It’s been a rough couple of years for us former Fireworks users.
At the time, it was just the latest step in Fireworks’ long, sad death march since Macromedia’s acquisition by Adobe in 2005. We all knew how this story was going to end. But we held out hope that maybe — just maybe — Adobe’s recent reawakening would include a renewed interest in our favorite UI design tool.
Then, about this time last year, the end finally, mercifully came. Adobe announced Fireworks was going into maintenance mode with a post cruelly titled The future of Adobe Fireworks (and they’ve fallen short of even maintenance mode, because as of right now I can’t open the app). I’d guess either sometime later this year or beginning of next they’ll kill it outright.
It was with that announcement that I made a concerted effort to try and switch to Sketch 2 full-time for my UI design work. It had a lot of what a recovering Fireworkser was jonesing for: it was vector-based, had sensible defaults, cost just $50. Unfortunately, I’m not sure whether it was the infinite canvas, the extra steps it took to set simple things like text color, or the lack of necessities like symbols — but it just didn’t click. I found myself feeling uncomfortable in the interface, and that effected the things I was designing. Instead of using Sketch 2 full-time, I settled for an unproductive, unsatisfying hodgepodge of as much pixelated Fireworks as I could stomach (since it wasn’t, and wouldn’t ever be, updated for retina), some Sketch 2, and some Photoshop and Illustrator.
Enter Sketch 3
Last week Bohemian Coding announced Sketch 3, and not only is it the biggest improvement I can remember seeing in an application since Macromedia released Fireworks MX (when Fireworks added the properties panel, symbols — 3 years before Photoshop added smart objects, mind you — and inline editable text), it’s the first time in a year that I’ve felt 100% comfortable inside of a design tool again.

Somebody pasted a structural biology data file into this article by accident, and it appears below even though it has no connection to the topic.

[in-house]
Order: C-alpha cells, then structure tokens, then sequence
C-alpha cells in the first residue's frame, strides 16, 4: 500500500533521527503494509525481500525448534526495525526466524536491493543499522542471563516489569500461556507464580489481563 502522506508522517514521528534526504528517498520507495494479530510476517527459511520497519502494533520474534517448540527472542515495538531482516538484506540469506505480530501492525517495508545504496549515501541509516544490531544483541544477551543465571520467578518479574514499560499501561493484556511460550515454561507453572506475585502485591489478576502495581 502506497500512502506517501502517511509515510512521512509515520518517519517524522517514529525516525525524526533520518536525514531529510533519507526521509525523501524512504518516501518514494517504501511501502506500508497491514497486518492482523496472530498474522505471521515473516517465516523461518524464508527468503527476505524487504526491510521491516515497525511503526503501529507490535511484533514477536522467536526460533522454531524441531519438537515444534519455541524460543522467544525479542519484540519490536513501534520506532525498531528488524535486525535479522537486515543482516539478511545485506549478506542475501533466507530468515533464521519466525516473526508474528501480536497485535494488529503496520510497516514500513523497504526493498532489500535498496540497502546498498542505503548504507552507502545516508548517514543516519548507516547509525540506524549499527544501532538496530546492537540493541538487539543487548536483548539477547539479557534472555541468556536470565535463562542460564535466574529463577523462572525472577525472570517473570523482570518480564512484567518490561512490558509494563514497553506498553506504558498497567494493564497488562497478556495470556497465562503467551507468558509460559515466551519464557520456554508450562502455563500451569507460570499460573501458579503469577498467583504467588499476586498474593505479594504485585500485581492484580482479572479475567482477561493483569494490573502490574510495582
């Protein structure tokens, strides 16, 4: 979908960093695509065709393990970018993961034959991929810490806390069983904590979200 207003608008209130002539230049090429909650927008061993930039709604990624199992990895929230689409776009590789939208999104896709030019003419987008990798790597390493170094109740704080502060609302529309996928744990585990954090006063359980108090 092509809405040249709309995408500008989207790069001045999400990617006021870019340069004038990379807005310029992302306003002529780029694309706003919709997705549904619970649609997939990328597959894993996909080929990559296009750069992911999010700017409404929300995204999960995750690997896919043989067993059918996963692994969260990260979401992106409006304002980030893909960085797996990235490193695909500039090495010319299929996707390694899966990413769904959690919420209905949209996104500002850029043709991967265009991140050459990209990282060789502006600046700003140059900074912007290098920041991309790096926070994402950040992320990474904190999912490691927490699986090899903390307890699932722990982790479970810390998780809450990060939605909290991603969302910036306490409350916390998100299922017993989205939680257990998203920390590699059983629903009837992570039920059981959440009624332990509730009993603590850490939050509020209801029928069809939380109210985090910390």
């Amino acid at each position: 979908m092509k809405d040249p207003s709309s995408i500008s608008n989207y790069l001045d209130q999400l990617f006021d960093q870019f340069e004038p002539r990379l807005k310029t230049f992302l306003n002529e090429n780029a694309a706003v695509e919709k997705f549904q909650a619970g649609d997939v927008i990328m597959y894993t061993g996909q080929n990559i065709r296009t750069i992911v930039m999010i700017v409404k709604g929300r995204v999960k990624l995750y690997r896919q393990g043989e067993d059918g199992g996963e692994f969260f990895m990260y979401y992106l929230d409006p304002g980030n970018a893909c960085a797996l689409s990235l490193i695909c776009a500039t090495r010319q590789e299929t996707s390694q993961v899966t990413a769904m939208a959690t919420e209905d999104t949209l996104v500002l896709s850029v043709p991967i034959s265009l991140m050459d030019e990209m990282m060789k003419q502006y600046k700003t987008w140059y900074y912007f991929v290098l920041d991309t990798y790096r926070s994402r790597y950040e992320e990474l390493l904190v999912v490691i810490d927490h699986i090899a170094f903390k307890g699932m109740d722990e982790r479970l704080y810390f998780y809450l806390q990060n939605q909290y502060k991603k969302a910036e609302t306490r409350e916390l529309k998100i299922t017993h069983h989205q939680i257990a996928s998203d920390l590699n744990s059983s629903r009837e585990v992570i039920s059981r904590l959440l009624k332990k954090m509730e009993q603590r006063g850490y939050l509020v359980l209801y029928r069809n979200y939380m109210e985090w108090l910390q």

So, fellow Fireworks refugees, what is it exactly that makes Sketch 3 feel like home again?
In 2002 Macromedia sought out to give all of their applications — Dreamweaver, Flash, Freehand, and Fireworks — a consolidated look and feel. This brought Dreamweaver’s properties panel to Fireworks, giving Fireworks one of its biggest breakthroughs.
Fireworks’s properties panel was contextual — meaning if you clicked on the canvas it let you edit the canvas’s properties, if you clicked on text it let you edit the text’s properties, etc. — and this made Fireworks much less reliant on the layers panel. Unlike Photoshop at the time, you didn’t have to hunt for your object in the layers panel and then edit it in the layer properties dialog. With Fireworks, almost everything you could change about an object was just one click away, making it by far the fastest tool available for building complex UIs.
Now, Sketch 2 also launched with a properties panel that they called an inspector. But too many important properties were hidden behind an extra click. In Sketch 3 the inspector’s been totally revamped and now everything is either one level deep or in a quick modal that you can just click off of to dismiss once you’ve edited the values you needed to edit.
Thanks to the hard work put into Sketch 3's new inspector, creating a complex UI in Sketch 3 feels just as fast, if not faster, than it ever did in Fireworks.
Pages + Symbols, layer styles, and text styles
Fireworks CS3 added the ability to create multiple canvases, which they called pages, inside of the same mockup. This allowed you to create, say, a homepage, about page, and contact page all inside the same mockup. It was the last great feature Fireworks introduced after the Adobe acquisition.
Combined with symbols and the concept of a “master page” (this was where you could set properties for the main page, like the background color, nav bar etc., and they would cascade down to all the other pages) it made creating a design system for the site or web app you were working on extremely efficient.